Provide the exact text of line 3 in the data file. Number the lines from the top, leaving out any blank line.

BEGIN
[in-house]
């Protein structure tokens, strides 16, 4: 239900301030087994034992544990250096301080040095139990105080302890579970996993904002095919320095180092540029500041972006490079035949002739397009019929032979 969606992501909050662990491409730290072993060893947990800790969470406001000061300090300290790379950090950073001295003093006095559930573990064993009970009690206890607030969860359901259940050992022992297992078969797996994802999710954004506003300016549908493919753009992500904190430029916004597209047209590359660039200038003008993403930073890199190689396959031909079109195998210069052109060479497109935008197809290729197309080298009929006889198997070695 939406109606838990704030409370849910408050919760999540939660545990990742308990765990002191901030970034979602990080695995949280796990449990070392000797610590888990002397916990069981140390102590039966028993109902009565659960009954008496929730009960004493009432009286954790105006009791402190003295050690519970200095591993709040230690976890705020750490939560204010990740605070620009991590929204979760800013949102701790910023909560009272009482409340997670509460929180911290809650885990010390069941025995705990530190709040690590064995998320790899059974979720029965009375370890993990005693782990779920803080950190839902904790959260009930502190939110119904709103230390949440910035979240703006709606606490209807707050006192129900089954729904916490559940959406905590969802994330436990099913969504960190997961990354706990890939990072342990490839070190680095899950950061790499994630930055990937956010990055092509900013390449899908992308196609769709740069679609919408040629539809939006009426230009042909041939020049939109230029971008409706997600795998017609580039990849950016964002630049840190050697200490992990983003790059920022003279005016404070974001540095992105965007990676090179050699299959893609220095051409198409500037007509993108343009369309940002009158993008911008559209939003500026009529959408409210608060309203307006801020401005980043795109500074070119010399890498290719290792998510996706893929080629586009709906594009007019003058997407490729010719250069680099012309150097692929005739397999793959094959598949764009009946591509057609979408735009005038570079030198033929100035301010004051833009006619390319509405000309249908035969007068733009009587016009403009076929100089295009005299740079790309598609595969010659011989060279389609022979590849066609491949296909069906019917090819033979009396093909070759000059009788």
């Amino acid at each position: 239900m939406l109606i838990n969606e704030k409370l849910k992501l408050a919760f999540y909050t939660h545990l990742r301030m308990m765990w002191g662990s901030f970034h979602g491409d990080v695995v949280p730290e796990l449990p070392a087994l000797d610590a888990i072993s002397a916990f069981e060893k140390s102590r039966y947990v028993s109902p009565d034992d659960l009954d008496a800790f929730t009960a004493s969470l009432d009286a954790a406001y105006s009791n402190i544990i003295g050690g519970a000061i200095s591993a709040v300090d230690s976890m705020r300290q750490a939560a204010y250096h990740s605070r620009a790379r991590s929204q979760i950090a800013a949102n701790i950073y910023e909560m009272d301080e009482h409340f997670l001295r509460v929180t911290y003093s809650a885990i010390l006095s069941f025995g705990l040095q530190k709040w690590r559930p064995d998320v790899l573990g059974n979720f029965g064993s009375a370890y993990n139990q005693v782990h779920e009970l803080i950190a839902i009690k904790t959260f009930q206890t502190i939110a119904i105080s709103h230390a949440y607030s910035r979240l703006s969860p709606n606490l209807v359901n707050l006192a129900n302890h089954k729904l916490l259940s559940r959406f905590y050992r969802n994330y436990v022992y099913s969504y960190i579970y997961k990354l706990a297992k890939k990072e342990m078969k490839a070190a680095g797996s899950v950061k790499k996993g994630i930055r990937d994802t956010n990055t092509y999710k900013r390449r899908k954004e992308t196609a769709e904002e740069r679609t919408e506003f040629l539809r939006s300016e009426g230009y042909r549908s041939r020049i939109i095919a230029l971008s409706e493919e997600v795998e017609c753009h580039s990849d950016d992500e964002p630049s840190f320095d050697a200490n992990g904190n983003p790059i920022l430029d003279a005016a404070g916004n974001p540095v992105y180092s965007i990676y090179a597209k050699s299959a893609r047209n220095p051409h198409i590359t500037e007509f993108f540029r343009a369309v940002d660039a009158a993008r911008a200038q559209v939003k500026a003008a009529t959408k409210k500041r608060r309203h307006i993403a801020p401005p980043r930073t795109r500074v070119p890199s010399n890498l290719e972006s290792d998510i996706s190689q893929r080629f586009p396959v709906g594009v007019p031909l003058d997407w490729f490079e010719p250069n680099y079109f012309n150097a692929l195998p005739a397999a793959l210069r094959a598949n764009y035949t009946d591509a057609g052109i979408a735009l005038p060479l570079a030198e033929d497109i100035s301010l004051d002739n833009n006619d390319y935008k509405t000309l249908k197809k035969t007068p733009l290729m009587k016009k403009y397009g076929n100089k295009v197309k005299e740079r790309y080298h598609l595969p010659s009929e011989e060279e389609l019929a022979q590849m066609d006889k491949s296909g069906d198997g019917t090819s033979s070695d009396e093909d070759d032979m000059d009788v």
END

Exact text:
């Amino acid at each position: 239900m939406l109606i838990n969606e704030k409370l849910k992501l408050a919760f999540y909050t939660h545990l990742r301030m308990m765990w002191g662990s901030f970034h979602g491409d990080v695995v949280p730290e796990l449990p070392a087994l000797d610590a888990i072993s002397a916990f069981e060893k140390s102590r039966y947990v028993s109902p009565d034992d659960l009954d008496a800790f929730t009960a004493s969470l009432d009286a954790a406001y105006s009791n402190i544990i003295g050690g519970a000061i200095s591993a709040v300090d230690s976890m705020r300290q750490a939560a204010y250096h990740s605070r620009a790379r991590s929204q979760i950090a800013a949102n701790i950073y910023e909560m009272d301080e009482h409340f997670l001295r509460v929180t911290y003093s809650a885990i010390l006095s069941f025995g705990l040095q530190k709040w690590r559930p064995d998320v790899l573990g059974n979720f029965g064993s009375a370890y993990n139990q005693v782990h779920e009970l803080i950190a839902i009690k904790t959260f009930q206890t502190i939110a119904i105080s709103h230390a949440y607030s910035r979240l703006s969860p709606n606490l209807v359901n707050l006192a129900n302890h089954k729904l916490l259940s559940r959406f905590y050992r969802n994330y436990v022992y099913s969504y960190i579970y997961k990354l706990a297992k890939k990072e342990m078969k490839a070190a680095g797996s899950v950061k790499k996993g994630i930055r990937d994802t956010n990055t092509y999710k900013r390449r899908k954004e992308t196609a769709e904002e740069r679609t919408e506003f040629l539809r939006s300016e009426g230009y042909r549908s041939r020049i939109i095919a230029l971008s409706e493919e997600v795998e017609c753009h580039s990849d950016d992500e964002p630049s840190f320095d050697a200490n992990g904190n983003p790059i920022l430029d003279a005016a404070g916004n974001p540095v992105y180092s965007i990676y090179a597209k050699s299959a893609r047209n220095p051409h198409i590359t500037e007509f993108f540029r343009a369309v940002d660039a009158a993008r911008a200038q559209v939003k500026a003008a009529t959408k409210k500041r608060r309203h307006i993403a801020p401005p980043r930073t795109r500074v070119p890199s010399n890498l290719e972006s290792d998510i996706s190689q893929r080629f586009p396959v709906g594009v007019p031909l003058d997407w490729f490079e010719p250069n680099y079109f012309n150097a692929l195998p005739a397999a793959l210069r094959a598949n764009y035949t009946d591509a057609g052109i979408a735009l005038p060479l570079a030198e033929d497109i100035s301010l004051d002739n833009n006619d390319y935008k509405t000309l249908k197809k035969t007068p733009l290729m009587k016009k403009y397009g076929n100089k295009v197309k005299e740079r790309y080298h598609l595969p010659s009929e011989e060279e389609l019929a022979q590849m066609d006889k491949s296909g069906d198997g019917t090819s033979s070695d009396e093909d070759d032979m000059d009788v």